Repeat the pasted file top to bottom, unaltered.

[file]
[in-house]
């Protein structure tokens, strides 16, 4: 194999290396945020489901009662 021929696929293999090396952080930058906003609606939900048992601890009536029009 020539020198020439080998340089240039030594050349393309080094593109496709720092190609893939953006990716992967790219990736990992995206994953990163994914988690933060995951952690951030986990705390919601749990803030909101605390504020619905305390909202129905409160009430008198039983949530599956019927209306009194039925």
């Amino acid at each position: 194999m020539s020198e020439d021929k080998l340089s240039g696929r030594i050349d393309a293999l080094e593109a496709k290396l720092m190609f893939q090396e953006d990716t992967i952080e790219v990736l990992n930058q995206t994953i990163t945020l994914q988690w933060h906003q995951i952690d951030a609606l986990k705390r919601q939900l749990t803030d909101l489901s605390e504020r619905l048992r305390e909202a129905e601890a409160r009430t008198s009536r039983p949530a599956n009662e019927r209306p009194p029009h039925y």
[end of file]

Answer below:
[in-house]
């Protein structure tokens, strides 16, 4: 194999290396945020489901009662 021929696929293999090396952080930058906003609606939900048992601890009536029009 020539020198020439080998340089240039030594050349393309080094593109496709720092190609893939953006990716992967790219990736990992995206994953990163994914988690933060995951952690951030986990705390919601749990803030909101605390504020619905305390909202129905409160009430008198039983949530599956019927209306009194039925």
């Amino acid at each position: 194999m020539s020198e020439d021929k080998l340089s240039g696929r030594i050349d393309a293999l080094e593109a496709k290396l720092m190609f893939q090396e953006d990716t992967i952080e790219v990736l990992n930058q995206t994953i990163t945020l994914q988690w933060h906003q995951i952690d951030a609606l986990k705390r919601q939900l749990t803030d909101l489901s605390e504020r619905l048992r305390e909202a129905e601890a409160r009430t008198s009536r039983p949530a599956n009662e019927r209306p009194p029009h039925y």